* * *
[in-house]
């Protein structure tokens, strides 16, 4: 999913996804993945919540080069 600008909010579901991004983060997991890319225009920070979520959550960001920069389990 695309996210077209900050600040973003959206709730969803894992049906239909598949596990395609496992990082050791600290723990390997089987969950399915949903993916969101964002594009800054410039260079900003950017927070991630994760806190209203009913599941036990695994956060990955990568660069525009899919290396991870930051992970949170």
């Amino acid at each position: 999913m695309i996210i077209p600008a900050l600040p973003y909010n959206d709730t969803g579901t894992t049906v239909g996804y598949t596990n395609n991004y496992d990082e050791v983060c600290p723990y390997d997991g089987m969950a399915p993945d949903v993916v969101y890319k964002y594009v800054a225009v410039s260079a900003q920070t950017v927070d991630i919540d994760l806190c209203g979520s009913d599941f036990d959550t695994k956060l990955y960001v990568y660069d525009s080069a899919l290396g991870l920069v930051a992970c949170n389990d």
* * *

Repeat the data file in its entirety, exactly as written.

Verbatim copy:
[in-house]
């Protein structure tokens, strides 16, 4: 999913996804993945919540080069 600008909010579901991004983060997991890319225009920070979520959550960001920069389990 695309996210077209900050600040973003959206709730969803894992049906239909598949596990395609496992990082050791600290723990390997089987969950399915949903993916969101964002594009800054410039260079900003950017927070991630994760806190209203009913599941036990695994956060990955990568660069525009899919290396991870930051992970949170």
């Amino acid at each position: 999913m695309i996210i077209p600008a900050l600040p973003y909010n959206d709730t969803g579901t894992t049906v239909g996804y598949t596990n395609n991004y496992d990082e050791v983060c600290p723990y390997d997991g089987m969950a399915p993945d949903v993916v969101y890319k964002y594009v800054a225009v410039s260079a900003q920070t950017v927070d991630i919540d994760l806190c209203g979520s009913d599941f036990d959550t695994k956060l990955y960001v990568y660069d525009s080069a899919l290396g991870l920069v930051a992970c949170n389990d």